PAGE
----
3. Caniza, M. A., Maron, G., Moore, E. J., Quintana, Y., & Liu, T. (2007). Effective hand hygiene education with the use of flipcharts in a hospital in El Salvador. Journal of Hospital Infection, 65(1), 58–64. CrossRefPubMedGoogle Scholar
  4. Chi, D. L., Ko, A., & Kim, J. Y. (2014). Bilingual flipcharts help improve oral health-related knowledge and self-efficacy of Korean-American caregivers of preschoolers. Journal of Public Health Dentistry, 74(4), 261–265. CrossRefPubMedGoogle Scholar
  5. Conant, J., & Fadem, P. (2008). A community guide to environmental health. Berkeley: Hesperian.Google Scholar
  6. Contraloria Nacional de la República. (2000). Censo Nacional. Panama: Contraloria Nacional de la República.Google Scholar
  7. Crawford, S., & Garrard, J. (2013). A combined impact-process evaluation of a program promoting active transport to school: Understanding the factors that shaped program effectiveness. Journal of Environmental and Public Health, 2013, 816961. Retrieved from Scholar
  8. Index Mundi. (2016). Panama total fertility rate. Retrieved from
  9. Kaur, B., Roberton, D. M., & Glasgow, N. J. (2013). Evidence-based medical workforce planning and education: the MSOD project. Medical Journal of Australia, 198(10), 518–519.CrossRefPubMedGoogle Scholar
  10. Keyonzo, N., Nyachae, P., Kagwe, P., Kilonzo, M., Mumba, F., Owino, K., et al. (2015). From project to program: Tupange’s experience with scaling up family planning interventions in urban Kenya. Reproductive Health Matters, 23(45), 103–113. CrossRefPubMedGoogle Scholar
  11. Klein, S., Miller, S., & Thomson, F. (2013). Un libro para parteras. Atención del embarazo, el parto y la salud de la mujer. Berkeley: Hesperian.Google Scholar
  12. Lefebvre, R. C., & Rochlin, L. (1997). Social marketing. In K. Glanz (Ed.), Health behavior and health education. San Francisco: Josey-Bass Inc. Publishers.Google Scholar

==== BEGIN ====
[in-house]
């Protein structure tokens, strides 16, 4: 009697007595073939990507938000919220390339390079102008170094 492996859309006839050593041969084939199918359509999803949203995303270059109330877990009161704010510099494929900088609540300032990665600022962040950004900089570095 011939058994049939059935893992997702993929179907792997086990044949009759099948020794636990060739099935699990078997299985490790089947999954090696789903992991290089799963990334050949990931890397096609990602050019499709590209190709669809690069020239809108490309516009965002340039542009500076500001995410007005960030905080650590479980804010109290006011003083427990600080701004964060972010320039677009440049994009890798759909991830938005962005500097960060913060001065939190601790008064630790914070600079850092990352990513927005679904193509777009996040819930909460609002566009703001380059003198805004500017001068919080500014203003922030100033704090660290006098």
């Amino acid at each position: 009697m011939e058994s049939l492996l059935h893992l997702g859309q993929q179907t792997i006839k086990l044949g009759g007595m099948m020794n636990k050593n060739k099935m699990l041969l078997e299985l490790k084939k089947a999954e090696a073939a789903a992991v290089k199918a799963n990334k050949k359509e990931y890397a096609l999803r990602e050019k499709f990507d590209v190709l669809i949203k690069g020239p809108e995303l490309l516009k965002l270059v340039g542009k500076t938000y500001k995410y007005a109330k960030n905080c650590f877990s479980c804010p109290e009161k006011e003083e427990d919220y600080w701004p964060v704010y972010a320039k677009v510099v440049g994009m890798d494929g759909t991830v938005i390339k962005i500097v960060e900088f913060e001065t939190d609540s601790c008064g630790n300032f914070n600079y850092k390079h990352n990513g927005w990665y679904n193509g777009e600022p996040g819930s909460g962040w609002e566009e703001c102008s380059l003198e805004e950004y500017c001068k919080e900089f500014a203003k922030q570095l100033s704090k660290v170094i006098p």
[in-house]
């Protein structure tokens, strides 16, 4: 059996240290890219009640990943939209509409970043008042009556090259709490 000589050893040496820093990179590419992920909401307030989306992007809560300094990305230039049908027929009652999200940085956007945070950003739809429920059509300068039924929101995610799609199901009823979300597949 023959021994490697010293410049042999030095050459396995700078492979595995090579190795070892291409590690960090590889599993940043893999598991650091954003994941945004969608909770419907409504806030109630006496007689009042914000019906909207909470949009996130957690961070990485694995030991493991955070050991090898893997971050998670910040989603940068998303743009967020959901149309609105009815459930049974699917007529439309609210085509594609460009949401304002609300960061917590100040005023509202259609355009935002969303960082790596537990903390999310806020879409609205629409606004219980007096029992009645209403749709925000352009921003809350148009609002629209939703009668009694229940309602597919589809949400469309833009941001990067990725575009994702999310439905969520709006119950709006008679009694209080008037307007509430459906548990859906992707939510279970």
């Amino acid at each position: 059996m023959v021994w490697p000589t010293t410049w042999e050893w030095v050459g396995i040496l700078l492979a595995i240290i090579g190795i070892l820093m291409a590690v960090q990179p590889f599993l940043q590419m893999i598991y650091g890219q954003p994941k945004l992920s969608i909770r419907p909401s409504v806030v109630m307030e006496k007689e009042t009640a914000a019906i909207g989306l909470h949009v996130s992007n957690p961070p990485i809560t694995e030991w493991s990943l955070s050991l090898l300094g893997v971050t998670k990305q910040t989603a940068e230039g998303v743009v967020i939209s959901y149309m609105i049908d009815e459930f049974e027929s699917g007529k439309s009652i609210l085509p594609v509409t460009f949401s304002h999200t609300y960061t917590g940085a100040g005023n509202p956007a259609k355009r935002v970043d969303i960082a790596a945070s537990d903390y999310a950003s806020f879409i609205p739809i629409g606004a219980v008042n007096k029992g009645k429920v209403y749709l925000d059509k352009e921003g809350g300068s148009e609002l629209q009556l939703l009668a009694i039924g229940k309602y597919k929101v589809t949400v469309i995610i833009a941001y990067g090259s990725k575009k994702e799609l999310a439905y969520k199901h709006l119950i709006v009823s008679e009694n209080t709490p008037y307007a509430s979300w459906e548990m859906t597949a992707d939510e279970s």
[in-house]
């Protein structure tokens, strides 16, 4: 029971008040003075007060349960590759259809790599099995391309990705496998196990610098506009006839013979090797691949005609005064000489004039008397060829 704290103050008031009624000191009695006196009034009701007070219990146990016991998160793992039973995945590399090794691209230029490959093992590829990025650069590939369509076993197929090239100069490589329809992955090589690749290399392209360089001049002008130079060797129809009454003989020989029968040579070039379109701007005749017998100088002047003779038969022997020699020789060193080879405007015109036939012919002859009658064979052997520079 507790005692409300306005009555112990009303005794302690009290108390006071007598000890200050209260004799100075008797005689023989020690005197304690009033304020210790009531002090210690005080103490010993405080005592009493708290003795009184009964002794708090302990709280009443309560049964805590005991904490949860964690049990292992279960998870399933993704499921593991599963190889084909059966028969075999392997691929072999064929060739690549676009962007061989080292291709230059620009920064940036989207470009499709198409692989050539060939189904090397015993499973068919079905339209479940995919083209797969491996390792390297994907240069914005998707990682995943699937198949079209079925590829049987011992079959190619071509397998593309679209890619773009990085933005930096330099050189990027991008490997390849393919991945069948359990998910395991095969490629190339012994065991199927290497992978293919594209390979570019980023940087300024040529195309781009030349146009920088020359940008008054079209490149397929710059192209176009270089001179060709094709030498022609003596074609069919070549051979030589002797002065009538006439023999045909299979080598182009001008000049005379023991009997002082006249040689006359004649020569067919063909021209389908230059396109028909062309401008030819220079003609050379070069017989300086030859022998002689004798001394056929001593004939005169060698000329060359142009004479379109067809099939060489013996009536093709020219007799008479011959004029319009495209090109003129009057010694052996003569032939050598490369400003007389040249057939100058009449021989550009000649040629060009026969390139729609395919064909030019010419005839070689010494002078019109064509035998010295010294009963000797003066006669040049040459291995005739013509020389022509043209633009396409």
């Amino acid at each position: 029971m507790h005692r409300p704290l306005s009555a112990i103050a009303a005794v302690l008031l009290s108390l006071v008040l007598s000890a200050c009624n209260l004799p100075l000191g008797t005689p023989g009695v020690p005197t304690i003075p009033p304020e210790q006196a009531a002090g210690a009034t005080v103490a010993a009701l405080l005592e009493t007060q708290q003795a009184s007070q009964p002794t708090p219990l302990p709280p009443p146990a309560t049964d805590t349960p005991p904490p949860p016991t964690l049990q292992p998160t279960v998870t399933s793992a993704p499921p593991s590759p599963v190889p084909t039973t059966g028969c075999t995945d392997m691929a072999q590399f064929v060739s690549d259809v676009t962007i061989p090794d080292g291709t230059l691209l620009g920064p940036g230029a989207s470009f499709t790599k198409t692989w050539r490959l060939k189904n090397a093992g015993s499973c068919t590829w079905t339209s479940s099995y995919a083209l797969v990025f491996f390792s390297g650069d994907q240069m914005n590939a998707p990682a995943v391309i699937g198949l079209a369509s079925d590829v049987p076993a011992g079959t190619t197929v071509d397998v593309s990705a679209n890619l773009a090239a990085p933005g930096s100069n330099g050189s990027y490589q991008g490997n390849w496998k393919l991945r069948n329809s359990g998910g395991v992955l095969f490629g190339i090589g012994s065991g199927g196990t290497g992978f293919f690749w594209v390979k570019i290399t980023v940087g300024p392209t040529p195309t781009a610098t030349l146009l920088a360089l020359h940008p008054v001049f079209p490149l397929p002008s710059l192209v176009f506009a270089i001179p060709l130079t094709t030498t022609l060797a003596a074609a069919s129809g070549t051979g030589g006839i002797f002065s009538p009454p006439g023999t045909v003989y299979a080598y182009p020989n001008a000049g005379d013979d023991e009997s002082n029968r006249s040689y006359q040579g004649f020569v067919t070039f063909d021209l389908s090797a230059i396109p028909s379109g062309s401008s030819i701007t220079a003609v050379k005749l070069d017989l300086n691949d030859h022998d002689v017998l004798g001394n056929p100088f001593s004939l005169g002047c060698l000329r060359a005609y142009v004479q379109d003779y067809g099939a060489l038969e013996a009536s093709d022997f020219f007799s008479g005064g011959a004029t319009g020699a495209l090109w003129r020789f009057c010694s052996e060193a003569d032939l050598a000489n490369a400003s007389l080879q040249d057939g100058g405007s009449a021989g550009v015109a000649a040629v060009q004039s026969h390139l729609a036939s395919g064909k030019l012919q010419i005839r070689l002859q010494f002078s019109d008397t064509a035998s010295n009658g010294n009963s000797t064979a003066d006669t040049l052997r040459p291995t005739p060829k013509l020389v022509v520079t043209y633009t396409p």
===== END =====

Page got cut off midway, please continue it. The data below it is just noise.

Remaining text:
13. McKay, C. C., Chang, A. B., Versteegh, L. A., & McCallum, G. B. (2015). Culturally appropriate flipcharts improve the knowledge of common respiratory conditions among Northern Territory Indigenous families. Health Promotion Journal of Australia, 26(2), 150–153. CrossRefPubMedGoogle Scholar
  14. Ministerio de Economía y Finanzas. (2003). Economía, Nivel de Vida (D. d. P. Sociales, Trans.). Panama: Dirección de Políticas Sociales. Ministerio de Economía y Finanzas.Google Scholar
  15. Mintjes, J., Boldewijn, W., Aerts, G., & Sparnaay, M. (2001). Train the trainers course on infection control and hospital hygiene in Bangladesh. Tropical Doctor, 31(1), 36–37.CrossRefPubMedGoogle Scholar
  16. Murphy, M. A., Neequaye, S., Kreckler, S., & Hands, L. J. (2008). Should we train the trainers? Results of a randomized trial. Journal of the American College of Surgery, 207(2), 185–190. CrossRefGoogle Scholar
  17. Pearce, J., Mann, M. K., Jones, C., van Buschbach, S., Olff, M., & Bisson, J. I. (2012). The most effective way of delivering a train-the-trainers program: a systematic review. The Journal of Continuing Education in the Health Professions, 32(3), 215–226.CrossRefPubMedGoogle Scholar